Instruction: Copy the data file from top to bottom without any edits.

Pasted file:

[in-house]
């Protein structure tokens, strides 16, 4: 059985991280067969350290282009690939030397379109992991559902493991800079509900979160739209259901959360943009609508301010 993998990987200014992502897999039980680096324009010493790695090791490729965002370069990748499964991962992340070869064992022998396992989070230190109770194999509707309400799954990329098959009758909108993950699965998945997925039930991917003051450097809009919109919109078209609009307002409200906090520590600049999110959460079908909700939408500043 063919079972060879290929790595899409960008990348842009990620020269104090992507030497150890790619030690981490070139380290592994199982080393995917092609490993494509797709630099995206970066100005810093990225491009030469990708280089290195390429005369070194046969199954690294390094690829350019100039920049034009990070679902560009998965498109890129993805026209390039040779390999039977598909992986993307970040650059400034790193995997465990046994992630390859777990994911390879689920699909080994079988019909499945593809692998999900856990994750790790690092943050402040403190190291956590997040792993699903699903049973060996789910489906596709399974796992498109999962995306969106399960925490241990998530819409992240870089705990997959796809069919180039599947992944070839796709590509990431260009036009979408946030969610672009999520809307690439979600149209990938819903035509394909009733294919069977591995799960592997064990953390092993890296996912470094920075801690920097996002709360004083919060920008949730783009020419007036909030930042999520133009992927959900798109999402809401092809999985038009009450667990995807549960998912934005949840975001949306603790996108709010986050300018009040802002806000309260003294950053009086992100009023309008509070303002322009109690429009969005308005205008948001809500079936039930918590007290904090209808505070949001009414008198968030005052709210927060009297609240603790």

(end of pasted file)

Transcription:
[in-house]
């Protein structure tokens, strides 16, 4: 059985991280067969350290282009690939030397379109992991559902493991800079509900979160739209259901959360943009609508301010 993998990987200014992502897999039980680096324009010493790695090791490729965002370069990748499964991962992340070869064992022998396992989070230190109770194999509707309400799954990329098959009758909108993950699965998945997925039930991917003051450097809009919109919109078209609009307002409200906090520590600049999110959460079908909700939408500043 063919079972060879290929790595899409960008990348842009990620020269104090992507030497150890790619030690981490070139380290592994199982080393995917092609490993494509797709630099995206970066100005810093990225491009030469990708280089290195390429005369070194046969199954690294390094690829350019100039920049034009990070679902560009998965498109890129993805026209390039040779390999039977598909992986993307970040650059400034790193995997465990046994992630390859777990994911390879689920699909080994079988019909499945593809692998999900856990994750790790690092943050402040403190190291956590997040792993699903699903049973060996789910489906596709399974796992498109999962995306969106399960925490241990998530819409992240870089705990997959796809069919180039599947992944070839796709590509990431260009036009979408946030969610672009999520809307690439979600149209990938819903035509394909009733294919069977591995799960592997064990953390092993890296996912470094920075801690920097996002709360004083919060920008949730783009020419007036909030930042999520133009992927959900798109999402809401092809999985038009009450667990995807549960998912934005949840975001949306603790996108709010986050300018009040802002806000309260003294950053009086992100009023309008509070303002322009109690429009969005308005205008948001809500079936039930918590007290904090209808505070949001009414008198968030005052709210927060009297609240603790």